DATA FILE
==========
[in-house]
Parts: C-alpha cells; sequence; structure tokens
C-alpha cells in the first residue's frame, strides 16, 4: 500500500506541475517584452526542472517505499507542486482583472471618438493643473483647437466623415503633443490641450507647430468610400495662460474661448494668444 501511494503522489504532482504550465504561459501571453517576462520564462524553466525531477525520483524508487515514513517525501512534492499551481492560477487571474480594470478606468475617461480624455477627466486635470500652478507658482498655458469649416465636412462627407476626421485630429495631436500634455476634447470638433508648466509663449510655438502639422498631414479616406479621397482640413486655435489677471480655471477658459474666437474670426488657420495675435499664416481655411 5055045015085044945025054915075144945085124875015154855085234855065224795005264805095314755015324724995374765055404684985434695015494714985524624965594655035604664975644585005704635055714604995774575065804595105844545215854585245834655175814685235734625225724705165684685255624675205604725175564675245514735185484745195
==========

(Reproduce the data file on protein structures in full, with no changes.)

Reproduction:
[in-house]
Parts: C-alpha cells; sequence; structure tokens
C-alpha cells in the first residue's frame, strides 16, 4: 500500500506541475517584452526542472517505499507542486482583472471618438493643473483647437466623415503633443490641450507647430468610400495662460474661448494668444 501511494503522489504532482504550465504561459501571453517576462520564462524553466525531477525520483524508487515514513517525501512534492499551481492560477487571474480594470478606468475617461480624455477627466486635470500652478507658482498655458469649416465636412462627407476626421485630429495631436500634455476634447470638433508648466509663449510655438502639422498631414479616406479621397482640413486655435489677471480655471477658459474666437474670426488657420495675435499664416481655411 5055045015085044945025054915075144945085124875015154855085234855065224795005264805095314755015324724995374765055404684985434695015494714985524624965594655035604664975644585005704635055714604995774575065804595105844545215854585245834655175814685235734625225724705165684685255624675205604725175564675245514735185484745195